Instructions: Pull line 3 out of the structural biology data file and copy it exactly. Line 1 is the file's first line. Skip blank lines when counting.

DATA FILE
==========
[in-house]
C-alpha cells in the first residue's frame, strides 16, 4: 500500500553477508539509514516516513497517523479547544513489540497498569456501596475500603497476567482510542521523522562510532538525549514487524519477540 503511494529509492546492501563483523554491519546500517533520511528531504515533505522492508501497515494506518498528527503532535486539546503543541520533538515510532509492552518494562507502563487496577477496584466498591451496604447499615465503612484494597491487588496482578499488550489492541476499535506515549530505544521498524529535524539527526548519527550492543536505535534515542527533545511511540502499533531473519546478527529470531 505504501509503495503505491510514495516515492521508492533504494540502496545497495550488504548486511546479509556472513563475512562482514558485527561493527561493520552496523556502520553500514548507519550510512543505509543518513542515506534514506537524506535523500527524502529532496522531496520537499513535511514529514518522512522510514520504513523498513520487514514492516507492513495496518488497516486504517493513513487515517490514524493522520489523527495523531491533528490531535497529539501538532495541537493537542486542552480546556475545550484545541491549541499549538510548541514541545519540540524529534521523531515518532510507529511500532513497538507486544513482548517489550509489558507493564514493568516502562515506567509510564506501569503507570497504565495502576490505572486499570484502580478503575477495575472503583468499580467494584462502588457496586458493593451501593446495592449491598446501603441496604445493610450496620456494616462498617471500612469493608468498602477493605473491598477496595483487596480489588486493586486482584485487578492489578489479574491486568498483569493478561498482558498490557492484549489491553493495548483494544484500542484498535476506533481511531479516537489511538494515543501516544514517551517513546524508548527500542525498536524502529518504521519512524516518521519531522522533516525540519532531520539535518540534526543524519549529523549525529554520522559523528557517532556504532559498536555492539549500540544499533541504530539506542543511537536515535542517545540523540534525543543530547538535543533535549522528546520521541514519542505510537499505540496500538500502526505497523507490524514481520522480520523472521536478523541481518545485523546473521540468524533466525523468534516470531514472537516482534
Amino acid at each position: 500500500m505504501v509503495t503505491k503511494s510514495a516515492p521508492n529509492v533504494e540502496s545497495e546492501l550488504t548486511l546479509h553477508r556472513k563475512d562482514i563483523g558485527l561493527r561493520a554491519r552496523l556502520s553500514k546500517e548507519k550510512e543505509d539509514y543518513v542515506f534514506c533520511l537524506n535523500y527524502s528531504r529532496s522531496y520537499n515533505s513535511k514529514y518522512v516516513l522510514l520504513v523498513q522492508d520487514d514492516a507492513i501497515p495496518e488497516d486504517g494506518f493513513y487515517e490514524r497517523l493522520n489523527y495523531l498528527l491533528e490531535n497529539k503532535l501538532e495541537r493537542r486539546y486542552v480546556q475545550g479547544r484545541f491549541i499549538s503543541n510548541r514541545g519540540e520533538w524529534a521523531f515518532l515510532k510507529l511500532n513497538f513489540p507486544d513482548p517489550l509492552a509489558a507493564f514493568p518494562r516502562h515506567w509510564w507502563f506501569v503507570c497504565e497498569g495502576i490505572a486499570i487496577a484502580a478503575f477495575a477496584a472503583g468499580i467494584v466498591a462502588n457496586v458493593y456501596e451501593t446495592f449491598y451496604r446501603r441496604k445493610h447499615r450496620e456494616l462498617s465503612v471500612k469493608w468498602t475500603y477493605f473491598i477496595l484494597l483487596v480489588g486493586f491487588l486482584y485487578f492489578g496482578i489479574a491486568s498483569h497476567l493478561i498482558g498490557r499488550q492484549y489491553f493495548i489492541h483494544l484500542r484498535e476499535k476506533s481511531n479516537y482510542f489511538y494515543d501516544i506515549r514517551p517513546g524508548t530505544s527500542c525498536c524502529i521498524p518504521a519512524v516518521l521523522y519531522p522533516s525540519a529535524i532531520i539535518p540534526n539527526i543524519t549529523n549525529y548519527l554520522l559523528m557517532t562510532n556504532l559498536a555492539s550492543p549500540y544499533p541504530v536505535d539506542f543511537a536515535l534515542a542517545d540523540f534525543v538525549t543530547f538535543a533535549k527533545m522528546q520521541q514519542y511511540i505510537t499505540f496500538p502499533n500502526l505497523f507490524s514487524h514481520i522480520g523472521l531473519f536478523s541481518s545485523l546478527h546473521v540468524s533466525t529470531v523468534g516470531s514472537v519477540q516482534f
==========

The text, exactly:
Amino acid at each position: 500500500m505504501v509503495t503505491k503511494s510514495a516515492p521508492n529509492v533504494e540502496s545497495e546492501l550488504t548486511l546479509h553477508r556472513k563475512d562482514i563483523g558485527l561493527r561493520a554491519r552496523l556502520s553500514k546500517e548507519k550510512e543505509d539509514y543518513v542515506f534514506c533520511l537524506n535523500y527524502s528531504r529532496s522531496y520537499n515533505s513535511k514529514y518522512v516516513l522510514l520504513v523498513q522492508d520487514d514492516a507492513i501497515p495496518e488497516d486504517g494506518f493513513y487515517e490514524r497517523l493522520n489523527y495523531l498528527l491533528e490531535n497529539k503532535l501538532e495541537r493537542r486539546y486542552v480546556q475545550g479547544r484545541f491549541i499549538s503543541n510548541r514541545g519540540e520533538w524529534a521523531f515518532l515510532k510507529l511500532n513497538f513489540p507486544d513482548p517489550l509492552a509489558a507493564f514493568p518494562r516502562h515506567w509510564w507502563f506501569v503507570c497504565e497498569g495502576i490505572a486499570i487496577a484502580a478503575f477495575a477496584a472503583g468499580i467494584v466498591a462502588n457496586v458493593y456501596e451501593t446495592f449491598y451496604r446501603r441496604k445493610h447499615r450496620e456494616l462498617s465503612v471500612k469493608w468498602t475500603y477493605f473491598i477496595l484494597l483487596v480489588g486493586f491487588l486482584y485487578f492489578g496482578i489479574a491486568s498483569h497476567l493478561i498482558g498490557r499488550q492484549y489491553f493495548i489492541h483494544l484500542r484498535e476499535k476506533s481511531n479516537y482510542f489511538y494515543d501516544i506515549r514517551p517513546g524508548t530505544s527500542c525498536c524502529i521498524p518504521a519512524v516518521l521523522y519531522p522533516s525540519a529535524i532531520i539535518p540534526n539527526i543524519t549529523n549525529y548519527l554520522l559523528m557517532t562510532n556504532l559498536a555492539s550492543p549500540y544499533p541504530v536505535d539506542f543511537a536515535l534515542a542517545d540523540f534525543v538525549t543530547f538535543a533535549k527533545m522528546q520521541q514519542y511511540i505510537t499505540f496500538p502499533n500502526l505497523f507490524s514487524h514481520i522480520g523472521l531473519f536478523s541481518s545485523l546478527h546473521v540468524s533466525t529470531v523468534g516470531s514472537v519477540q516482534f